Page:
[W]e have about 50% of the world’s wealth but only 6.3% of its population. This disparity is particularly great as between ourselves and the peoples of Asia. In this situation, we cannot fail to be the object of envy and resentment. Our real task in the coming period is to devise a pattern of relationships which will permit us to maintain this position of disparity without positive detriment to our national security. To do so, we will have to dispense with all sentimentality and day-dreaming; and our attention will have to be concentrated everywhere on our immediate national objectives. We need not deceive ourselves that we can afford today the luxury of altruism and world-benefaction.
The history of American foreign policy over the past seven decades has been more consistent with Kennan’s summation of national purpose than Sullivan’s. More specifically, U.S. foreign policy has more consistently reflected the economic interests of American capital than it has the ideals of republicanism — which makes intuitive sense. Generally speaking, one would assume that a government’s policies would reflect the interests of whoever controls said government. And when State Department wonks like Sullivan analyze the intentions of foreign nations, they avail themselves of this basic insight. American exceptionalism is rooted in the improbable notion that the the United States is uniquely unbeholden to the logic of power.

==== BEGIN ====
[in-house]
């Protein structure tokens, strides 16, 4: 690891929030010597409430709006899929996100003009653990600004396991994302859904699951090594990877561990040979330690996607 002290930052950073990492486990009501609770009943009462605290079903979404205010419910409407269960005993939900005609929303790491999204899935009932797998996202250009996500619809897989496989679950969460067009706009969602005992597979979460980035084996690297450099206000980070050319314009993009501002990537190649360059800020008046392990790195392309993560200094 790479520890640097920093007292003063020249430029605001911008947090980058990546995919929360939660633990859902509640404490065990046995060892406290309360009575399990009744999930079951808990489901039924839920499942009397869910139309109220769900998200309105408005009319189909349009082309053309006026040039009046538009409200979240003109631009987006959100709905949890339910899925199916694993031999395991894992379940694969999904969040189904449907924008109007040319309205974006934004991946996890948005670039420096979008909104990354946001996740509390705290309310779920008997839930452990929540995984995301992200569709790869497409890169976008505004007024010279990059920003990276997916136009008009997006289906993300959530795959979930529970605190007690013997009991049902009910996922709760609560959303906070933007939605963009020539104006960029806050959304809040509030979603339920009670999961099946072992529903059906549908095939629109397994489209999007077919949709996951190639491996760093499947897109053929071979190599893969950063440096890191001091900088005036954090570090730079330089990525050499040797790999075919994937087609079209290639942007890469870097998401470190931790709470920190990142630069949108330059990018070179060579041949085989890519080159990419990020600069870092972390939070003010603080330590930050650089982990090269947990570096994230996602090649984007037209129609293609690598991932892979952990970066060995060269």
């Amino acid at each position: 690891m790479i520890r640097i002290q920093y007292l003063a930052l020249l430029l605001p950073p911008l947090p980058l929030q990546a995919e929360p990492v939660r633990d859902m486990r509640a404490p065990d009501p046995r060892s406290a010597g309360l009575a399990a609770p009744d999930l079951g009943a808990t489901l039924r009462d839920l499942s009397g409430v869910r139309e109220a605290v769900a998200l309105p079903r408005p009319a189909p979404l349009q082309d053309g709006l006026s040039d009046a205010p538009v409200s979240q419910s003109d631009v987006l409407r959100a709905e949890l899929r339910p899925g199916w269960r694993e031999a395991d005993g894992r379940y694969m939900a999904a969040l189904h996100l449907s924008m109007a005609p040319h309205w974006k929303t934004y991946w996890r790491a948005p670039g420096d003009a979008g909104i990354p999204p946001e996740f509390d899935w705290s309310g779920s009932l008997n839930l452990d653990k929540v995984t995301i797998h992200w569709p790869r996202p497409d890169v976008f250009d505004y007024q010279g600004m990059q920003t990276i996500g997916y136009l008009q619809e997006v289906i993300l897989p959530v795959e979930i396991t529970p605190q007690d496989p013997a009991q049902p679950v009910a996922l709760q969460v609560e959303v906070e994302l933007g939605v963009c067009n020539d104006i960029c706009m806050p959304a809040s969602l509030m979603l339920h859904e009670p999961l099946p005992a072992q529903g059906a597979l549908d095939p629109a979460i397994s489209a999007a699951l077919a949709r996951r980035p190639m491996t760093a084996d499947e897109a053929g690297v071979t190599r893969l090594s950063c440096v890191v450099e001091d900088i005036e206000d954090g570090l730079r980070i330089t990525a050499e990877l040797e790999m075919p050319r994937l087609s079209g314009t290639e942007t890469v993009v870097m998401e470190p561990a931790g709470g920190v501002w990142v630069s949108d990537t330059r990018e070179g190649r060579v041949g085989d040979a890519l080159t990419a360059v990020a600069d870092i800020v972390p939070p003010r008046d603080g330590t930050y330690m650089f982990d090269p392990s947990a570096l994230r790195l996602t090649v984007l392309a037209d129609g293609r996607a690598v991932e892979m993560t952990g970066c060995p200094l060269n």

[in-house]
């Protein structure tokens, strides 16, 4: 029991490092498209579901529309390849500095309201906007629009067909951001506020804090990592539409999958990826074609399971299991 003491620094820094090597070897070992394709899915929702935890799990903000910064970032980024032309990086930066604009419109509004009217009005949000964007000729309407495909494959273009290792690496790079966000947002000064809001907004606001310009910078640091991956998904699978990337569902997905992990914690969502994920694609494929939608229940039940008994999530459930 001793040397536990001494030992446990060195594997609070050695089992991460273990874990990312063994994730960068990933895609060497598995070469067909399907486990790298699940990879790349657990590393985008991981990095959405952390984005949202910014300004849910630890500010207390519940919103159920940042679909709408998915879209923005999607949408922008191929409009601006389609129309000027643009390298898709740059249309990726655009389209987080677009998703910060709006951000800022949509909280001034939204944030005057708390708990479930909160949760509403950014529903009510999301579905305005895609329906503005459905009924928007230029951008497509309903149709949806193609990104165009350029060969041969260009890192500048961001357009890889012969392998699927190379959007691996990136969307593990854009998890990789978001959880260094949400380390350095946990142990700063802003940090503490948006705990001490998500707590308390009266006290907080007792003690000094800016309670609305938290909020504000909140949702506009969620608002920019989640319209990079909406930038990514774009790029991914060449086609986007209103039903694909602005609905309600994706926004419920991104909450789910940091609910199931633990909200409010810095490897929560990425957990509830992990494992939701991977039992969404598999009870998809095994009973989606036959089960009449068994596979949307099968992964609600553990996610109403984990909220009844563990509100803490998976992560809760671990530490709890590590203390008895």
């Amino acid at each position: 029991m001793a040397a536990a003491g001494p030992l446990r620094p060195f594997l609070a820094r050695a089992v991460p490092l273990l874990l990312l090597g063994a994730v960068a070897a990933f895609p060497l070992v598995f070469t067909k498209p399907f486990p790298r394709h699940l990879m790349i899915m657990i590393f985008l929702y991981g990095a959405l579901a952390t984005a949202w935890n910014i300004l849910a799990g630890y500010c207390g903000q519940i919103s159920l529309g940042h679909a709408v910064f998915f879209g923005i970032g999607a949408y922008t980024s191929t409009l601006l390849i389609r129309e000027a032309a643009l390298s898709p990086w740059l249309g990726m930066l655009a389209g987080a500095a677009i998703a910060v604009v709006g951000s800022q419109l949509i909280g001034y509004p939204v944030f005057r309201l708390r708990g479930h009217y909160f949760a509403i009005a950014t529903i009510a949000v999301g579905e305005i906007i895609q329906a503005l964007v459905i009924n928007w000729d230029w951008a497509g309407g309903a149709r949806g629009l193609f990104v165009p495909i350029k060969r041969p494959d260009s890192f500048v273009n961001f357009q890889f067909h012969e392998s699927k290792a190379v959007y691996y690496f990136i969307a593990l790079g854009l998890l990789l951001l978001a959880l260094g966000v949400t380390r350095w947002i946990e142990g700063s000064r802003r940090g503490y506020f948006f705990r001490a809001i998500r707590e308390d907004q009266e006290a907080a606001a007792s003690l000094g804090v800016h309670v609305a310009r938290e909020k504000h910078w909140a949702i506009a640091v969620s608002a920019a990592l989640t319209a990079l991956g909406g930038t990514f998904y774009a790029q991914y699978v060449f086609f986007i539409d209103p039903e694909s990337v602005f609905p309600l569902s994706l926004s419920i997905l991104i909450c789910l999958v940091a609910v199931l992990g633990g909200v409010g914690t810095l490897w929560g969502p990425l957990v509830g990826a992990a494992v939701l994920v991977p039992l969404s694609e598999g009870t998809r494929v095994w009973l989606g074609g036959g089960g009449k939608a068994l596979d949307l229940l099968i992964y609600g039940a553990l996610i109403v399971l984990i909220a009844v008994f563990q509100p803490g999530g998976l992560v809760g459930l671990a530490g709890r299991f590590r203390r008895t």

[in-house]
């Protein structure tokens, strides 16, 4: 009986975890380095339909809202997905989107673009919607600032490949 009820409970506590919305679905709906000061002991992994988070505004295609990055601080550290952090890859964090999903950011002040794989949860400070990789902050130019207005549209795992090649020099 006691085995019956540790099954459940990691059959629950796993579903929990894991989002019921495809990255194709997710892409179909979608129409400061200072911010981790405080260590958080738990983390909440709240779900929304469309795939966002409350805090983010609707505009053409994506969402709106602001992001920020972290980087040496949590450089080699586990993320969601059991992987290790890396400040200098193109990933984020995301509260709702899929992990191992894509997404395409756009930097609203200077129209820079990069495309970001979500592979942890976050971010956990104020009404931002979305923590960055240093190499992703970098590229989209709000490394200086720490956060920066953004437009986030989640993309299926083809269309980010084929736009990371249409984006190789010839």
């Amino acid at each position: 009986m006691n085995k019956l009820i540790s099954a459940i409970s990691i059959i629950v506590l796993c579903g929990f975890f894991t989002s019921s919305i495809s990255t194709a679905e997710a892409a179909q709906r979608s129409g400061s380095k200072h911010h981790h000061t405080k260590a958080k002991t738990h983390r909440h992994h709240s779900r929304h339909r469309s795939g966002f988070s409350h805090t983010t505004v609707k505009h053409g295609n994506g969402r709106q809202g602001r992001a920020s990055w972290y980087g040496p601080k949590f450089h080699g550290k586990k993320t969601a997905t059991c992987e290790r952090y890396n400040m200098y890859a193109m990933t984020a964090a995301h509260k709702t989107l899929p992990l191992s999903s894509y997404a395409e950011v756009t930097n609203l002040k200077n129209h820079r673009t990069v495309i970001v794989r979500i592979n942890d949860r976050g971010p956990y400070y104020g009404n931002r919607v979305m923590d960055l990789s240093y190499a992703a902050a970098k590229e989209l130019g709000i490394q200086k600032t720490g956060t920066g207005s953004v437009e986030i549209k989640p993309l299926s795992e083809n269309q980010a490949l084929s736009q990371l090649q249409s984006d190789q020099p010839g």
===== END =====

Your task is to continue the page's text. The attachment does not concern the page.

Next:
For the sake of argument, let’s say that America is unexceptional in this respect. Let’s say that our nation’s foreign policies are shaped, above all, by the material interests of those who enjoy the most power over our government. And let’s further stipulate that all American corporations, combined, invest more time and money into trying to influence public policy — and enjoy more intimate access to D.C. policy-makers — than do human-rights activists.
From these (highly plausible) premises, one would expect the U.S. to pursue a foreign policy that prioritizes the interests of corporate America over the promotion of democracy or human rights. Or, put differently: One would conclude that, in its glory days as “leader of the free world,” America’s primary beef with Communism wasn’t that it threatened the civil liberties of Eastern Europeans (or Southeast Asians, or Cubans), but rather, that it threatened the prerogatives of American capitalists.
It is much easier to reconcile the historical record with this theory, than with the opposite one. As the critic George Scialabba has observed: